Smart supercapacitor fiber with shape memory
Wearing your mobile phone display on your jacket sleeve or an EKG probe in your sports kit are not off in some distant imagined future. Wearable "electronic textiles" are on the way. In the journal Angewandte Chemie, Chinese researchers have now introduced a new type of fiber-shaped supercapacitor for energy-storage textiles. Thanks to their shape memory, these textiles could potentially adapt to different body types: shapes formed by stretching and bending remain "frozen", but can be returned to their original form or reshaped as desired.
Any electronic components designed to be integrated into textiles must be stretchable and bendable. This is also true of the supercapacitors that are frequently used for data preservation in static storage systems (SRAM). SRAM is a type of storage that holds a small amount of data that is rapidly retrievable. It is often used for caches in processors or local storage on chips in devices whose data must be stored for long periods without a constant power supply. Some time ago, a team headed by Huisheng Peng at Fudan University developed stretchable, pliable fiber-shaped supercapacitors for integration into electronic textiles. Peng and his co-workers have now made further progress: supercapacitor fibers with shape memory.
The fibers are made using a core of polyurethane fiber with shape memory. This fiber is wrapped with a thin layer of parallel carbon nanotubes like a sheet of paper. This is followed by a coating of electrolyte gel, a second sheet of carbon nanotubes, and a final layer of electrolyte gel. The two layers of carbon nanotubes act as electrodes for the supercapacitor. Above a certain temperature, the fibers produced in this process can be bent as desired and stretched to twice their original length. The new shape can be "frozen" by cooling. Reheating allows the fibers to return to their original shape and size, after which they can be reshaped again. The electrochemical performance is fully maintained through all shape changes.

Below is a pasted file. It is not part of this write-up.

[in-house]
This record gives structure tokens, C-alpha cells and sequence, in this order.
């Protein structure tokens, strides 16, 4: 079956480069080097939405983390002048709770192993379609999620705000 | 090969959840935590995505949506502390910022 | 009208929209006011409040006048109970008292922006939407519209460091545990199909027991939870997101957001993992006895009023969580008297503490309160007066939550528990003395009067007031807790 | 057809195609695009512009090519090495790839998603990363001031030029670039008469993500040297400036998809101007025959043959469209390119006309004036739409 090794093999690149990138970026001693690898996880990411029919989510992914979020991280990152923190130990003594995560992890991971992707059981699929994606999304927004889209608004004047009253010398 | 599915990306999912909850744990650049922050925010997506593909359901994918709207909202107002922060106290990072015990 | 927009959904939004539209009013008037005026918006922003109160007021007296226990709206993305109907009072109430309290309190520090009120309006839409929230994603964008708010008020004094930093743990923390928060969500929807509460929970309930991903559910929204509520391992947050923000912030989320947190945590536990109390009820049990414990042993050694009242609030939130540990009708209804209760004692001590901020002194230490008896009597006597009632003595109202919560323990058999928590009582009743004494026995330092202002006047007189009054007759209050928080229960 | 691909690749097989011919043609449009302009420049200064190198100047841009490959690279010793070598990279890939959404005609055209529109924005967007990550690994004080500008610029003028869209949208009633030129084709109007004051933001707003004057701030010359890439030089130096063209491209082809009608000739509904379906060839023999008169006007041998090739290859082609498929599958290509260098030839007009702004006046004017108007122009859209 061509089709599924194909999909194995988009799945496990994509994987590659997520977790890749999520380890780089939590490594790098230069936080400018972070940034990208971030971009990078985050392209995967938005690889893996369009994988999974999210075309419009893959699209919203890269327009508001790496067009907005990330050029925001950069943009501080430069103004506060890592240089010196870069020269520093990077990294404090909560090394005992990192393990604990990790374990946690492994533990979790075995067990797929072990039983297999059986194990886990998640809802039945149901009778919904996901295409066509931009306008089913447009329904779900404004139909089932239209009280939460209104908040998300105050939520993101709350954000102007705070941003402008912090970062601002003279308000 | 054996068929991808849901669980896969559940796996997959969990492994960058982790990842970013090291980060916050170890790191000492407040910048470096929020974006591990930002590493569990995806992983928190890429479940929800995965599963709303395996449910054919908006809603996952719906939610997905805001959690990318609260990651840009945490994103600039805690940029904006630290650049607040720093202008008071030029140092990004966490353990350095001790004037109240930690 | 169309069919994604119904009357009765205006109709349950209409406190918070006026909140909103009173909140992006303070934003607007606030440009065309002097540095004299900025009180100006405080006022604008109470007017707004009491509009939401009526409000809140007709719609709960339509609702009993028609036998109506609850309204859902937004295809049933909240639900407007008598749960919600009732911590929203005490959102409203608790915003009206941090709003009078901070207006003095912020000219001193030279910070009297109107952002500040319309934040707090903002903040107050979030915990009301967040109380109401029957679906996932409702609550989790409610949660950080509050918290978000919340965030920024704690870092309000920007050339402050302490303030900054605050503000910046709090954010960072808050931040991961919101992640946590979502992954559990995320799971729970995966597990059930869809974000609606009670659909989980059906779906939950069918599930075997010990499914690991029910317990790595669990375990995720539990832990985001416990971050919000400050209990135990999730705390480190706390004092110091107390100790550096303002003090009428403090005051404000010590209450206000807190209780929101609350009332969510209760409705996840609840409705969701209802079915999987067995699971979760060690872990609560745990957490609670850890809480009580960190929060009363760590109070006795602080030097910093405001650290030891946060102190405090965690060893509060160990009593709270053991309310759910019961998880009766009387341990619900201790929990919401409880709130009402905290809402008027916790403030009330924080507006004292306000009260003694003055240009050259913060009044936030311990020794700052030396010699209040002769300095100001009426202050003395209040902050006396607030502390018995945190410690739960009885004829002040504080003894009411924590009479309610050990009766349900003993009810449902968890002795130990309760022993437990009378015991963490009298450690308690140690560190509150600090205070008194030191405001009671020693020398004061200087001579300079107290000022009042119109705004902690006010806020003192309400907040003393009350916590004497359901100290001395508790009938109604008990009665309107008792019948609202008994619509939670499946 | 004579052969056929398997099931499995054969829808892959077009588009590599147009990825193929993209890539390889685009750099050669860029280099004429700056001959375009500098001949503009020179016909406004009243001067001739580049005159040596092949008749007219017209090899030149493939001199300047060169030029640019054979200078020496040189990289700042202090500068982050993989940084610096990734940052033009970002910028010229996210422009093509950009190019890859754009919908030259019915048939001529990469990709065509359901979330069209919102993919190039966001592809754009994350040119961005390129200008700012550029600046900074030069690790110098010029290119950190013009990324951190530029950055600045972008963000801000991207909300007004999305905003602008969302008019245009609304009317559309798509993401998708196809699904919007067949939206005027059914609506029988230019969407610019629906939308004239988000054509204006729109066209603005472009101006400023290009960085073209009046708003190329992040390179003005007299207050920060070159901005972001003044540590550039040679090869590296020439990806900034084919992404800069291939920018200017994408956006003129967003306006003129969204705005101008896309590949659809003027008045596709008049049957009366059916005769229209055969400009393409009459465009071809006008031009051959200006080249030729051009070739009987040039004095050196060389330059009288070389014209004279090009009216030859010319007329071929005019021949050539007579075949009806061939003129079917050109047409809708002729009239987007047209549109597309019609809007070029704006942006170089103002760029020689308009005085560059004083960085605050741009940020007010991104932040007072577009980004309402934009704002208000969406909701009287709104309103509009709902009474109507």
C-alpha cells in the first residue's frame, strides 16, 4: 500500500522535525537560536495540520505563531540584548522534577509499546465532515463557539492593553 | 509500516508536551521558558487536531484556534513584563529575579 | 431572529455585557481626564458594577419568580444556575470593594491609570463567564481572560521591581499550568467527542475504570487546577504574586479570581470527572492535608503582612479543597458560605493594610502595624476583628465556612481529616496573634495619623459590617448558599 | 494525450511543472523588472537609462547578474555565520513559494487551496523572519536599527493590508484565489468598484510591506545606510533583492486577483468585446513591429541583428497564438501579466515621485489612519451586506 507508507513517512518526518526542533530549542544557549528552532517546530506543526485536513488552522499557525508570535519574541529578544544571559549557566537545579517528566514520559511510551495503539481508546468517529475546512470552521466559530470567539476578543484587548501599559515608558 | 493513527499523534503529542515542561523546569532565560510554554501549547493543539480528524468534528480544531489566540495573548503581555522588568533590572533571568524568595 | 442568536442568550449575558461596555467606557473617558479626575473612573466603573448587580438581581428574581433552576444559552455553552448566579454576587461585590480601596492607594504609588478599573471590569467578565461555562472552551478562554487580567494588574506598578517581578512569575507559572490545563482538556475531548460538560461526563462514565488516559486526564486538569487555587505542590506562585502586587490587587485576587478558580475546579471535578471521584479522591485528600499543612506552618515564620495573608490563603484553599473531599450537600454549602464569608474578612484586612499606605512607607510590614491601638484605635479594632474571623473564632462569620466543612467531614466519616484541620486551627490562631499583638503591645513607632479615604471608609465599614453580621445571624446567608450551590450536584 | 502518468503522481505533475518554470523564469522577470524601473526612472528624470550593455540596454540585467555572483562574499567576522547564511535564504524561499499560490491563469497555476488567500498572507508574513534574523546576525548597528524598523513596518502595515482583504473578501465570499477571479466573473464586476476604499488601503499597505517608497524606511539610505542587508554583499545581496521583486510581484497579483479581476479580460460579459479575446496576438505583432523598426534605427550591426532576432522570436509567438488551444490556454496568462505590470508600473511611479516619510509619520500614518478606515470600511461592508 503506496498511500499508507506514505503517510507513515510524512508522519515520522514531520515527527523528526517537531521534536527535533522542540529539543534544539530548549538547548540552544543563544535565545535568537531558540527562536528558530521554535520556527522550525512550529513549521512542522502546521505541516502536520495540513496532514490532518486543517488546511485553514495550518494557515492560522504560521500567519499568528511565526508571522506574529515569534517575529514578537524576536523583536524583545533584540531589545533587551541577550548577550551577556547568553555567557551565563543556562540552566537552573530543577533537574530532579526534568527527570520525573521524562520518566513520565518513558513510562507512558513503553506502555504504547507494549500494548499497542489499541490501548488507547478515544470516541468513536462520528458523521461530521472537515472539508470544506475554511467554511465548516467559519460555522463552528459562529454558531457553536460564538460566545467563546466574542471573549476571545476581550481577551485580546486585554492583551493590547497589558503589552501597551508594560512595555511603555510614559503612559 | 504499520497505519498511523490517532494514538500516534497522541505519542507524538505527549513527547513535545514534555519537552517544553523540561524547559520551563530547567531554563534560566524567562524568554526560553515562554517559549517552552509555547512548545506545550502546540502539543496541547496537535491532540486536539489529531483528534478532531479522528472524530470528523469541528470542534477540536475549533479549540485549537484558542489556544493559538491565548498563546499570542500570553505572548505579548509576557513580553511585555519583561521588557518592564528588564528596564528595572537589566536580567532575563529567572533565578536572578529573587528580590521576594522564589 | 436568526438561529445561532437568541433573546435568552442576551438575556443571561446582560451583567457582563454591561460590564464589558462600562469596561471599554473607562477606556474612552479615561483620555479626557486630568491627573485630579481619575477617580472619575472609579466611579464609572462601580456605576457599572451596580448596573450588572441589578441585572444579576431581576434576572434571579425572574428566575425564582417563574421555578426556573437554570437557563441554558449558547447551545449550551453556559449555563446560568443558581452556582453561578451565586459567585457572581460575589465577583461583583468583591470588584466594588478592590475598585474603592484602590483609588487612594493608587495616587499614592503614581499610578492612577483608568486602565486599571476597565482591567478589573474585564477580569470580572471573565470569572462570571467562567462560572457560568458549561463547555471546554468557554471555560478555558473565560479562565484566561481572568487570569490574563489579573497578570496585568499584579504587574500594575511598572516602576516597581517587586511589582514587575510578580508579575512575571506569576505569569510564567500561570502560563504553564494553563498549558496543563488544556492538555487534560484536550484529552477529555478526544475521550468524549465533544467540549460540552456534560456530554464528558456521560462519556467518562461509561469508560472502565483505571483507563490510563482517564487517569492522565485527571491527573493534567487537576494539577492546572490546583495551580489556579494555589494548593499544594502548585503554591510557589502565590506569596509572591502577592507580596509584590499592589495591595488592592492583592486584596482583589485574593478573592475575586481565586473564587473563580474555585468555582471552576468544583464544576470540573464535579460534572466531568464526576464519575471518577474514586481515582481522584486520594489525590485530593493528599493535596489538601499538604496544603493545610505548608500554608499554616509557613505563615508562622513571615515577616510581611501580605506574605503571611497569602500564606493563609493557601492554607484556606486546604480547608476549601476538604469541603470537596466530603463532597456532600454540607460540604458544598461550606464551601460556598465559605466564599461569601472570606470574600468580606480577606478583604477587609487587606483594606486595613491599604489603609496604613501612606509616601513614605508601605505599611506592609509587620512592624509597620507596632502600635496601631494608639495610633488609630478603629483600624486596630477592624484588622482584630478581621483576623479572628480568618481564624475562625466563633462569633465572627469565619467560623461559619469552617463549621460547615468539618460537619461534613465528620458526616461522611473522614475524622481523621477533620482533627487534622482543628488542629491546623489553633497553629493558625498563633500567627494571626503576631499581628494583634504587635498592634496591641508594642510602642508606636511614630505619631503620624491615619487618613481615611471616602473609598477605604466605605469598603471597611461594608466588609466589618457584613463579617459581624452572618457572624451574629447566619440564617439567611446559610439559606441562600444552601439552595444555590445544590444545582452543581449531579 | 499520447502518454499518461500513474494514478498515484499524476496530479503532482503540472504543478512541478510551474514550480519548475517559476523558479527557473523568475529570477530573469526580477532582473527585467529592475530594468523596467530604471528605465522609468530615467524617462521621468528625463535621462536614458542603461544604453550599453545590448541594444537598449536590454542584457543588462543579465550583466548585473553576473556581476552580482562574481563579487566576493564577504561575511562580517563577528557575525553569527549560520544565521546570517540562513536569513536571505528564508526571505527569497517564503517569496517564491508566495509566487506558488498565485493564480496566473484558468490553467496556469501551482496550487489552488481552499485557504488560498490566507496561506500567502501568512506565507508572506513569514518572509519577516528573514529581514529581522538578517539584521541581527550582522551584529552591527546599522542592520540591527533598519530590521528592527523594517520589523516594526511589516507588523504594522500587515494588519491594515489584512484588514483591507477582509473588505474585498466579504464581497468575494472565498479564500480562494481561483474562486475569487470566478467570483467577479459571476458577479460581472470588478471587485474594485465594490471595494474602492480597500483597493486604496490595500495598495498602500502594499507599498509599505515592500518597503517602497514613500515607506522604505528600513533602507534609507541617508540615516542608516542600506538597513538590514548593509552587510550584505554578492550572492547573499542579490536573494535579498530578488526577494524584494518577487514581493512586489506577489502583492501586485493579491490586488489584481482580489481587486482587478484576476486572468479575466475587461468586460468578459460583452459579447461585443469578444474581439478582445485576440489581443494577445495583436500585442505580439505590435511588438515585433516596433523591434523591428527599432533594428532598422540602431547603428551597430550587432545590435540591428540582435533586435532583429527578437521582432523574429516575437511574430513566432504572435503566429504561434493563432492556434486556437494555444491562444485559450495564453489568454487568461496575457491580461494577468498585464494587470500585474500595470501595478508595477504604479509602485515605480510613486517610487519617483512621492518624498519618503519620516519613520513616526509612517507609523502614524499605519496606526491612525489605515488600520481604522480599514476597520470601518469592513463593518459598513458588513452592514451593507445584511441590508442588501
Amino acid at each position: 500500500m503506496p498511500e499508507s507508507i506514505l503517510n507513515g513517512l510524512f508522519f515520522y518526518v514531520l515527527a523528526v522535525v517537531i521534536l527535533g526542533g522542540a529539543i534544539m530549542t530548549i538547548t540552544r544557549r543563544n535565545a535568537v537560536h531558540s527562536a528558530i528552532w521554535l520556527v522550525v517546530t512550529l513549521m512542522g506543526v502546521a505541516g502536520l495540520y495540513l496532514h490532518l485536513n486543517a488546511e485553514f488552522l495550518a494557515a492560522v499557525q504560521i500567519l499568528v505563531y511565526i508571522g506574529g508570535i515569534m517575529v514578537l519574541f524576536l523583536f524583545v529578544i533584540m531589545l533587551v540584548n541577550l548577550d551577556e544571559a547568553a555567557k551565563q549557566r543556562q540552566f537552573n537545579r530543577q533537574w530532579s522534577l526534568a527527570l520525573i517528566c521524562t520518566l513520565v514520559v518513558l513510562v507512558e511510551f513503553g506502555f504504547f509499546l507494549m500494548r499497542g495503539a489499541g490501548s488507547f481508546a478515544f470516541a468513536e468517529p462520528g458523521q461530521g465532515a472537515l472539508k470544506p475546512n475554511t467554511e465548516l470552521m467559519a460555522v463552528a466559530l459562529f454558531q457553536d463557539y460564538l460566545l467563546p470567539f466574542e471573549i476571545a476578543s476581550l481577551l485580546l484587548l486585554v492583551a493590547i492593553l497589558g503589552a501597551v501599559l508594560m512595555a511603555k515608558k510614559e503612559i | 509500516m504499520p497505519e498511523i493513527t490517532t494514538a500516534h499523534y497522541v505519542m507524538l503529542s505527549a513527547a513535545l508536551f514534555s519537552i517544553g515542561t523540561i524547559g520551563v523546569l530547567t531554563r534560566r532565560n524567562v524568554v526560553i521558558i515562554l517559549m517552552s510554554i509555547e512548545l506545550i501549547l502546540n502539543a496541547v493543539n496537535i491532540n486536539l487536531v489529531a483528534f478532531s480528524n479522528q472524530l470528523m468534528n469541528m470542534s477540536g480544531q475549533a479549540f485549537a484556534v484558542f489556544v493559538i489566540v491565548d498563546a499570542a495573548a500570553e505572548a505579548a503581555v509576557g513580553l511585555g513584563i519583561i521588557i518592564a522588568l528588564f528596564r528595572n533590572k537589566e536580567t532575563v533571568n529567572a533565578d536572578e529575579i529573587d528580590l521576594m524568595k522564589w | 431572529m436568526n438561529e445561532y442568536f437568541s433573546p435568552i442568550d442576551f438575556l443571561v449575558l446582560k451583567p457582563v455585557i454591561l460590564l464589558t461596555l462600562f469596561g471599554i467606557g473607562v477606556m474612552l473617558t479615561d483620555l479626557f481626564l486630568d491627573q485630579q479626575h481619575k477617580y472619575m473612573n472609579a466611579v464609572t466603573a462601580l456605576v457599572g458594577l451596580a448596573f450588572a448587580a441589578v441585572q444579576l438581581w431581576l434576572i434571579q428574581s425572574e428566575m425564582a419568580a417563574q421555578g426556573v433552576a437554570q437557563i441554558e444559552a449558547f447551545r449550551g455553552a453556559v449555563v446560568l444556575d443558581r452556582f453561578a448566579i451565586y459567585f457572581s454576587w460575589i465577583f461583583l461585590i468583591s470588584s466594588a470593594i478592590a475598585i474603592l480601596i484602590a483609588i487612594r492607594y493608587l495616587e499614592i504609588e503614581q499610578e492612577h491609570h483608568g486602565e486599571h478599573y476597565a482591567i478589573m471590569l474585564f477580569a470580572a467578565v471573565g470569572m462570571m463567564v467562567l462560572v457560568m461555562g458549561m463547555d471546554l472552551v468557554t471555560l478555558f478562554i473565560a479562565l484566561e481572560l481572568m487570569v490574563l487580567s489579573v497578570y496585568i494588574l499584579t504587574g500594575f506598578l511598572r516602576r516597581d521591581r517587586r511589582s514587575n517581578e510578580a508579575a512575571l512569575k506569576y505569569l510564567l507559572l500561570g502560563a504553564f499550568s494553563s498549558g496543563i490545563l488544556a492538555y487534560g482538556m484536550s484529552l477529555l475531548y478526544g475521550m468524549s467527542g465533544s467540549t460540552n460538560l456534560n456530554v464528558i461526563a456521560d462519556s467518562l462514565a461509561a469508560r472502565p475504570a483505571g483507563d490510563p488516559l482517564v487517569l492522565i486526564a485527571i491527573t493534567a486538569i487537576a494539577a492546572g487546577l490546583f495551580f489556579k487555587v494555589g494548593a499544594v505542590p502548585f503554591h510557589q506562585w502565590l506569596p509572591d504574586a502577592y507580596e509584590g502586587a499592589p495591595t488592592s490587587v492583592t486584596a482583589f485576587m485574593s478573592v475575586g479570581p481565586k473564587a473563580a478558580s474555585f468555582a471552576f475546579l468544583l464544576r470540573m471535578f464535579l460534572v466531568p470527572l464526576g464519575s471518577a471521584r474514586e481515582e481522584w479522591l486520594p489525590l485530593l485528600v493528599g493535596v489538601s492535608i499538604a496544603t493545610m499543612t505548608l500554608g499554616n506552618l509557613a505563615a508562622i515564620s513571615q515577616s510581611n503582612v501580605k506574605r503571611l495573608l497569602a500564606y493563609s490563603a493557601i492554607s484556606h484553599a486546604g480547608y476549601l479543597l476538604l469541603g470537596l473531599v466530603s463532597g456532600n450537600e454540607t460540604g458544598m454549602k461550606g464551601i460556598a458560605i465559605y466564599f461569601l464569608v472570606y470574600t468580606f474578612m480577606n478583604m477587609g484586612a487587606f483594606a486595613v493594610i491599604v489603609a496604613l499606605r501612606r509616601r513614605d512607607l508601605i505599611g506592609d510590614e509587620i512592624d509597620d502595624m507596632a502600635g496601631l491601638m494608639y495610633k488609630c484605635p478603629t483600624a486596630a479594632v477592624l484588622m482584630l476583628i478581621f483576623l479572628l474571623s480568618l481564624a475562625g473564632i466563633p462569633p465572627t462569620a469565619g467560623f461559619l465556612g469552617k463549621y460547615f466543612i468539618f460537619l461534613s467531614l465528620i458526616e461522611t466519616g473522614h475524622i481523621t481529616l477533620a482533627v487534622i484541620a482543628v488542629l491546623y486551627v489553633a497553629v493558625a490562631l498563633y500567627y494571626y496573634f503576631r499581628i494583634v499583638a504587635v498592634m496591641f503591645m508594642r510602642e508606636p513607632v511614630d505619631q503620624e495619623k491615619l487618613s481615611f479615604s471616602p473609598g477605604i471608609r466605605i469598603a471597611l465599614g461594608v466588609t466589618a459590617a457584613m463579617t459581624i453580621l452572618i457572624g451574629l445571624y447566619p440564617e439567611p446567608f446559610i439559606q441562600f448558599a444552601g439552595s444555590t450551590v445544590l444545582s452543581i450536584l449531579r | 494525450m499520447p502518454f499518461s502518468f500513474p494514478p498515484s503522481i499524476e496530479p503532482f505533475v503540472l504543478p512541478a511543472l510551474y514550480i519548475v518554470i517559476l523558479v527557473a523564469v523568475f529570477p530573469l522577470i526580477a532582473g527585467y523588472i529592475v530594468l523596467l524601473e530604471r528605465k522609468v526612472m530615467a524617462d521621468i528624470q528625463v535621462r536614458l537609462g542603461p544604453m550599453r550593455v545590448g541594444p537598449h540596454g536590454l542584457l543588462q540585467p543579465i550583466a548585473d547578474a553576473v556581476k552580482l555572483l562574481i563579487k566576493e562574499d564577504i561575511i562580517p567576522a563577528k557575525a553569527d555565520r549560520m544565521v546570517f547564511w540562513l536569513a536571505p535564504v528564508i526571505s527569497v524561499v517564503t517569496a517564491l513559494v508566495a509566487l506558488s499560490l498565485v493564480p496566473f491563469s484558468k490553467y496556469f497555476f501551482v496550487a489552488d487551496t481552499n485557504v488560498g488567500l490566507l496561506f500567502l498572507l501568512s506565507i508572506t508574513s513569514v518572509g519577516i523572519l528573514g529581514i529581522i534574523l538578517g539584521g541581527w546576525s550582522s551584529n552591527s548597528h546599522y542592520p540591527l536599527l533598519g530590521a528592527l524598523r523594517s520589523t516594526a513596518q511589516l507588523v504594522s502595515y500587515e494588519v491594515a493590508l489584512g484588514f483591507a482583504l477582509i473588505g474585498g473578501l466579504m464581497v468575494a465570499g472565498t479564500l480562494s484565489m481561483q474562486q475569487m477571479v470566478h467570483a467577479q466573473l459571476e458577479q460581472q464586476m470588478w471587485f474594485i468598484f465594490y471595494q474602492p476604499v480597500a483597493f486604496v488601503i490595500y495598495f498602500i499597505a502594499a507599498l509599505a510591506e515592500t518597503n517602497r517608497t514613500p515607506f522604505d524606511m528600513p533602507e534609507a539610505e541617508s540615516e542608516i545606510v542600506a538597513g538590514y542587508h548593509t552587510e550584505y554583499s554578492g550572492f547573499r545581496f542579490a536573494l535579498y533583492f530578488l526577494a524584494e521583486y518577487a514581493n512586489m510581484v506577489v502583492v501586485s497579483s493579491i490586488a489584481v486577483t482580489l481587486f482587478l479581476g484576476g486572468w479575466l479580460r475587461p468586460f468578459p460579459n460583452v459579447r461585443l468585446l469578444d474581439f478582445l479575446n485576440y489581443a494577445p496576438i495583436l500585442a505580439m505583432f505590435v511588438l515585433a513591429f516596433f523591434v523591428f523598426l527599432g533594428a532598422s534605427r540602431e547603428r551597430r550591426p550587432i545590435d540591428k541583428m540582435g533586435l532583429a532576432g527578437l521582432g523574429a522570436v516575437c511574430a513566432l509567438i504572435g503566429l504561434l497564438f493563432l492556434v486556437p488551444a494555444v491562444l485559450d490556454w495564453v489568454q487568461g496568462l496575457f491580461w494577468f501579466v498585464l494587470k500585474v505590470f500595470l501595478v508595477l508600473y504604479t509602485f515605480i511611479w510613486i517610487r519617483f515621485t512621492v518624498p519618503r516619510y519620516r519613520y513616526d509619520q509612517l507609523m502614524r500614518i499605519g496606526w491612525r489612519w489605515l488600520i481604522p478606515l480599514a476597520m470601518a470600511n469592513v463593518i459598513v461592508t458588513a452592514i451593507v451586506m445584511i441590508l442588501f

Weaving the fibers into tissues results in "smart" textiles that could be tailored to fit the bodies of different people. This could be used to make precisely fitted but reusable electronic monitoring systems for patients in hospitals, for example. The perfect fit should render them both more comfortable and more reliable.